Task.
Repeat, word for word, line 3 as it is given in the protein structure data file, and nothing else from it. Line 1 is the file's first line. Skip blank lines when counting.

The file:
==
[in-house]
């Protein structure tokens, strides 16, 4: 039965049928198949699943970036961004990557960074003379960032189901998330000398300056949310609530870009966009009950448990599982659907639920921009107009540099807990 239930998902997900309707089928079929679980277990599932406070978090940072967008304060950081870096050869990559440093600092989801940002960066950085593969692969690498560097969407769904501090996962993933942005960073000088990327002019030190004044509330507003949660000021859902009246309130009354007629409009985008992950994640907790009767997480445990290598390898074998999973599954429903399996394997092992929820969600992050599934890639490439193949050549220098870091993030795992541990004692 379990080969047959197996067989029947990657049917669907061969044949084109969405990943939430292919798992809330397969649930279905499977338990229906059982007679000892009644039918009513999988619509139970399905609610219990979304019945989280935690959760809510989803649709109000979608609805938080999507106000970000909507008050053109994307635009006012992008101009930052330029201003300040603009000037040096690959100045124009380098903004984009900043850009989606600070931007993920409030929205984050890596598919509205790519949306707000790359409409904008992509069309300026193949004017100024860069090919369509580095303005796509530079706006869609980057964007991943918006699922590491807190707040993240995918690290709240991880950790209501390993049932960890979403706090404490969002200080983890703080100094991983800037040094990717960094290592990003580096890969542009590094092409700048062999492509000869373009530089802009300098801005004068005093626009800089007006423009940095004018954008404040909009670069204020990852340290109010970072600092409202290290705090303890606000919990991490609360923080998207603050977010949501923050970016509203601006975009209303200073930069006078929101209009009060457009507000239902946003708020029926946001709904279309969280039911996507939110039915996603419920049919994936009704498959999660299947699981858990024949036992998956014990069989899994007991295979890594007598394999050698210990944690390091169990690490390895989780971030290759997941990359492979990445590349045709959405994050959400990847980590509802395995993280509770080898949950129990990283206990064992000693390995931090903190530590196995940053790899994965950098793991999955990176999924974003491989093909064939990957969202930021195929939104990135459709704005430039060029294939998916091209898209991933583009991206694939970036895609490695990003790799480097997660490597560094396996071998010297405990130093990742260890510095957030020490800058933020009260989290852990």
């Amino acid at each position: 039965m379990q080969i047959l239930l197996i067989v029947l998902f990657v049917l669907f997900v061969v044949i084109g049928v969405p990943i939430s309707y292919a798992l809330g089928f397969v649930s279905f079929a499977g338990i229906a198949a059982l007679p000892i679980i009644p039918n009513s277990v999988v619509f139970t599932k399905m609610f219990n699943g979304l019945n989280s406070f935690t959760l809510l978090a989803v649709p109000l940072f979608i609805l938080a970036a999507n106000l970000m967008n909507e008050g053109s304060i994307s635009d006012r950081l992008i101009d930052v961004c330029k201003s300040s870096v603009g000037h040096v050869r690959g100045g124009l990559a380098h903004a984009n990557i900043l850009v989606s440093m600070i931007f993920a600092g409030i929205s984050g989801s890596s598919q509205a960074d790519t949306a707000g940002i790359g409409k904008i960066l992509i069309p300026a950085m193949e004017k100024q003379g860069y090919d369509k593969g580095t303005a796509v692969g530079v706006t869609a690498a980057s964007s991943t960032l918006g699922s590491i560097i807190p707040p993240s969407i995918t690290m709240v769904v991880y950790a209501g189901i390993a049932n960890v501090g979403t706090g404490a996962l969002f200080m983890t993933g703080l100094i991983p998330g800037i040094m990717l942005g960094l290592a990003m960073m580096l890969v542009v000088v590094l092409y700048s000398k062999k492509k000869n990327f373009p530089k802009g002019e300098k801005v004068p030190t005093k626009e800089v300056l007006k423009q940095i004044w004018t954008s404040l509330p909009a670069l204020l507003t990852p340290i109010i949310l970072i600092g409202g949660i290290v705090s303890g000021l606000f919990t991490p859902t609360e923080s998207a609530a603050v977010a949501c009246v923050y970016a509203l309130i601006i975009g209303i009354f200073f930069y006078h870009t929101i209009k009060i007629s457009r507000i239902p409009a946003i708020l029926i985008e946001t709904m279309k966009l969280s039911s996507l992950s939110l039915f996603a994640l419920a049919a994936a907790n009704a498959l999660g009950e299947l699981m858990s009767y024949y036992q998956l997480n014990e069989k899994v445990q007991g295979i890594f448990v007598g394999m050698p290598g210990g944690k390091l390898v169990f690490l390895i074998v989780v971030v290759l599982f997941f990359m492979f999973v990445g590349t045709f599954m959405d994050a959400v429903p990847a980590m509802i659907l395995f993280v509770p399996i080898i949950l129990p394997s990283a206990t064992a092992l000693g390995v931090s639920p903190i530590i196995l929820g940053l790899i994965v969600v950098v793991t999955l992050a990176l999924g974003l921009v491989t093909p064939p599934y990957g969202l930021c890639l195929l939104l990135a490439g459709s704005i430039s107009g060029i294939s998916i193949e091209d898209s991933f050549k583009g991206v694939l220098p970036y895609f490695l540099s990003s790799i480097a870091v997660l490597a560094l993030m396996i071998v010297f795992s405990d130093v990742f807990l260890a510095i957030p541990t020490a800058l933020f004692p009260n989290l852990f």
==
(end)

């Amino acid at each position: 039965m379990q080969i047959l239930l197996i067989v029947l998902f990657v049917l669907f997900v061969v044949i084109g049928v969405p990943i939430s309707y292919a798992l809330g089928f397969v649930s279905f079929a499977g338990i229906a198949a059982l007679p000892i679980i009644p039918n009513s277990v999988v619509f139970t599932k399905m609610f219990n699943g979304l019945n989280s406070f935690t959760l809510l978090a989803v649709p109000l940072f979608i609805l938080a970036a999507n106000l970000m967008n909507e008050g053109s304060i994307s635009d006012r950081l992008i101009d930052v961004c330029k201003s300040s870096v603009g000037h040096v050869r690959g100045g124009l990559a380098h903004a984009n990557i900043l850009v989606s440093m600070i931007f993920a600092g409030i929205s984050g989801s890596s598919q509205a960074d790519t949306a707000g940002i790359g409409k904008i960066l992509i069309p300026a950085m193949e004017k100024q003379g860069y090919d369509k593969g580095t303005a796509v692969g530079v706006t869609a690498a980057s964007s991943t960032l918006g699922s590491i560097i807190p707040p993240s969407i995918t690290m709240v769904v991880y950790a209501g189901i390993a049932n960890v501090g979403t706090g404490a996962l969002f200080m983890t993933g703080l100094i991983p998330g800037i040094m990717l942005g960094l290592a990003m960073m580096l890969v542009v000088v590094l092409y700048s000398k062999k492509k000869n990327f373009p530089k802009g002019e300098k801005v004068p030190t005093k626009e800089v300056l007006k423009q940095i004044w004018t954008s404040l509330p909009a670069l204020l507003t990852p340290i109010i949310l970072i600092g409202g949660i290290v705090s303890g000021l606000f919990t991490p859902t609360e923080s998207a609530a603050v977010a949501c009246v923050y970016a509203l309130i601006i975009g209303i009354f200073f930069y006078h870009t929101i209009k009060i007629s457009r507000i239902p409009a946003i708020l029926i985008e946001t709904m279309k966009l969280s039911s996507l992950s939110l039915f996603a994640l419920a049919a994936a907790n009704a498959l999660g009950e299947l699981m858990s009767y024949y036992q998956l997480n014990e069989k899994v445990q007991g295979i890594f448990v007598g394999m050698p290598g210990g944690k390091l390898v169990f690490l390895i074998v989780v971030v290759l599982f997941f990359m492979f999973v990445g590349t045709f599954m959405d994050a959400v429903p990847a980590m509802i659907l395995f993280v509770p399996i080898i949950l129990p394997s990283a206990t064992a092992l000693g390995v931090s639920p903190i530590i196995l929820g940053l790899i994965v969600v950098v793991t999955l992050a990176l999924g974003l921009v491989t093909p064939p599934y990957g969202l930021c890639l195929l939104l990135a490439g459709s704005i430039s107009g060029i294939s998916i193949e091209d898209s991933f050549k583009g991206v694939l220098p970036y895609f490695l540099s990003s790799i480097a870091v997660l490597a560094l993030m396996i071998v010297f795992s405990d130093v990742f807990l260890a510095i957030p541990t020490a800058l933020f004692p009260n989290l852990f």